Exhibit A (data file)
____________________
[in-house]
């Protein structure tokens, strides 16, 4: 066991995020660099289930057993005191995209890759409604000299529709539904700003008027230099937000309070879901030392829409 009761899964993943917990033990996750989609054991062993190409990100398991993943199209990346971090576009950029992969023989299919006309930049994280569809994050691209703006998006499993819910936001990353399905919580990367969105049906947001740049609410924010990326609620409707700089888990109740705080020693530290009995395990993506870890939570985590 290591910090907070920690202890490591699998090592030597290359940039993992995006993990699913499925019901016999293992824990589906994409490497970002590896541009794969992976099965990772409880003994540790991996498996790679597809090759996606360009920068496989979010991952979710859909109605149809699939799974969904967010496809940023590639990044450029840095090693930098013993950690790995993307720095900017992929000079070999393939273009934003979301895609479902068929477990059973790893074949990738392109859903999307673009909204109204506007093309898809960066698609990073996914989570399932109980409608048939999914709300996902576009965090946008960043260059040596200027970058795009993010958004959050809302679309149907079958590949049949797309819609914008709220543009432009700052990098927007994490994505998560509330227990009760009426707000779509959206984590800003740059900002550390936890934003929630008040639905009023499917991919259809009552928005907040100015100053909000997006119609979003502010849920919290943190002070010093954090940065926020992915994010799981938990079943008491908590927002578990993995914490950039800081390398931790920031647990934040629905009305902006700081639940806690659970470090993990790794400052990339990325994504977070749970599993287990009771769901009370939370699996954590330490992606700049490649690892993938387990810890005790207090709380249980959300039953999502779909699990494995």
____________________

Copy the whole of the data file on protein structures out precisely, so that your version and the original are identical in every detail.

[in-house]
């Protein structure tokens, strides 16, 4: 066991995020660099289930057993005191995209890759409604000299529709539904700003008027230099937000309070879901030392829409 009761899964993943917990033990996750989609054991062993190409990100398991993943199209990346971090576009950029992969023989299919006309930049994280569809994050691209703006998006499993819910936001990353399905919580990367969105049906947001740049609410924010990326609620409707700089888990109740705080020693530290009995395990993506870890939570985590 290591910090907070920690202890490591699998090592030597290359940039993992995006993990699913499925019901016999293992824990589906994409490497970002590896541009794969992976099965990772409880003994540790991996498996790679597809090759996606360009920068496989979010991952979710859909109605149809699939799974969904967010496809940023590639990044450029840095090693930098013993950690790995993307720095900017992929000079070999393939273009934003979301895609479902068929477990059973790893074949990738392109859903999307673009909204109204506007093309898809960066698609990073996914989570399932109980409608048939999914709300996902576009965090946008960043260059040596200027970058795009993010958004959050809302679309149907079958590949049949797309819609914008709220543009432009700052990098927007994490994505998560509330227990009760009426707000779509959206984590800003740059900002550390936890934003929630008040639905009023499917991919259809009552928005907040100015100053909000997006119609979003502010849920919290943190002070010093954090940065926020992915994010799981938990079943008491908590927002578990993995914490950039800081390398931790920031647990934040629905009305902006700081639940806690659970470090993990790794400052990339990325994504977070749970599993287990009771769901009370939370699996954590330490992606700049490649690892993938387990810890005790207090709380249980959300039953999502779909699990494995």